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As a custom framer, collector, or artist, there are many terms that relate to framing and conservation that are important to be familiar with. The following provides a useful reference list of key terms that apply to the preservation, restoration, or framing of art and documents.
- Acid Burn: Appears on artwork as yellowish or brown lines, typically due to acidic content of the substrate (paper) or acidic content of matting or backing boards that come into contact with the art. Often acid burn is associated with the use of non-conservation materials, and will appear as a “line” or outline surrounding the art (under the mat area) where the artwork becomes discolored and brittle.
- Acid-Free: Paper, matting or backing materials that are pH neutral, meaning they are at or close to 7.0 on the pH scale. These products are neutralized either through to processing to neutralize the acidic content (alphacore), or through the use of inherently PH neutral materials such as rag mat board which is made from cotton. In order to be conservation quality, materials produced from wood pulp must be both acid-free and lignin-free, which is the case with alphacore mat board products.
- Accretion: The accumulation of soil, e.g. fly specs, dirt, etc.
- Archival Framing: Describes the framing procedure where all materials are completely acid-free. Also see Conservation Framing.
- Bevel: The 45-degree angle cut that is made at the inside edge of a mat board window.
- Bleaching: Removal of yellowing and/or stains from paper.
- Center Line: The horizontal line that is halfway between the top and bottom of a work of art. In a wall arrangement of framed art, the center line bisects the entire grouping.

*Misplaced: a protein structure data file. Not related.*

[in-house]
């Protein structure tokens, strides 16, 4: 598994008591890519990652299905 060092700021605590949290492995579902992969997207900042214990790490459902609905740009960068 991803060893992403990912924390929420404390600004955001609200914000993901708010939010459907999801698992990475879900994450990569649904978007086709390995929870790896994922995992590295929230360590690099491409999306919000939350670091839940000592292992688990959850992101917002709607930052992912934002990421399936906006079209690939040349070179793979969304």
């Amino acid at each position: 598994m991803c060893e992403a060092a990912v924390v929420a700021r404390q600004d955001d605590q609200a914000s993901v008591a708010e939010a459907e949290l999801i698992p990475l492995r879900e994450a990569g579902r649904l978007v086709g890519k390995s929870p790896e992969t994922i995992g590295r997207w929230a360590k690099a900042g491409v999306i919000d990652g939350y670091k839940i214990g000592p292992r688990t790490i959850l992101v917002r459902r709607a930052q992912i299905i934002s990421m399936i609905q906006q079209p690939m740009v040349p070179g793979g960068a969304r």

- Cleaning: The process of removing of surface dirt or soil from art or documents, typically done by an art conservator.
- Conservation Framing: The process of framing using processes and materials designed to protect and preserve valuable art or documents by minimizing the detrimental effects of natural aging. Conservation framing should be readily reversible so that the piece can be returned to its original “unframed” condition without damage.
- De-acidification: The process of neutralizing the acidity in paper by alkaline washing.
- Dust Cover: Paper which is placed on the back of a framed piece to help protect artwork from dust or insects. Typically, the dust cover is attached by applying ATG tape along the frame edges and adhering kraft paper or other backing paper to this.
- Embrittlement: Weakening that results from acidity in paper and causes brittleness over time. This is very easy to see in old newspaper that turns yellow and becomes brittle quickly due to the acidic content of the newsprint.
- Fillet: A very thin moulding used as an accent in framing. The fillet is installed inside of the mat opening, rather like a frame within a frame. Fillets are available in a variety of metallic, wood, and other finishes. Care should be taken to properly install a wood fillet by applying an acid-free barrier when it will come into direct contact with valuable art. Special fillet cutters are available to chop fillet moulding.
- Flattening: Drying works of art between blotters or under weights after bleaching or deacidification.
- Foxing: A freckle-like, reddish brown staining of paper that is caused by fungus and may result from the use of non-conservation quality framing materials. Foxing can be produced by a combination of high heat, high humidity, and natural salts.
- Glazing: Refers to the protective layer of picture frame glass or acrylic (plexi-glass) used in framing to provide external protection to the contents. It is important to create air space between the glazing and the art itself, which is the main reason for choosing a mat or spacer bars to separate the art from the glazing itself.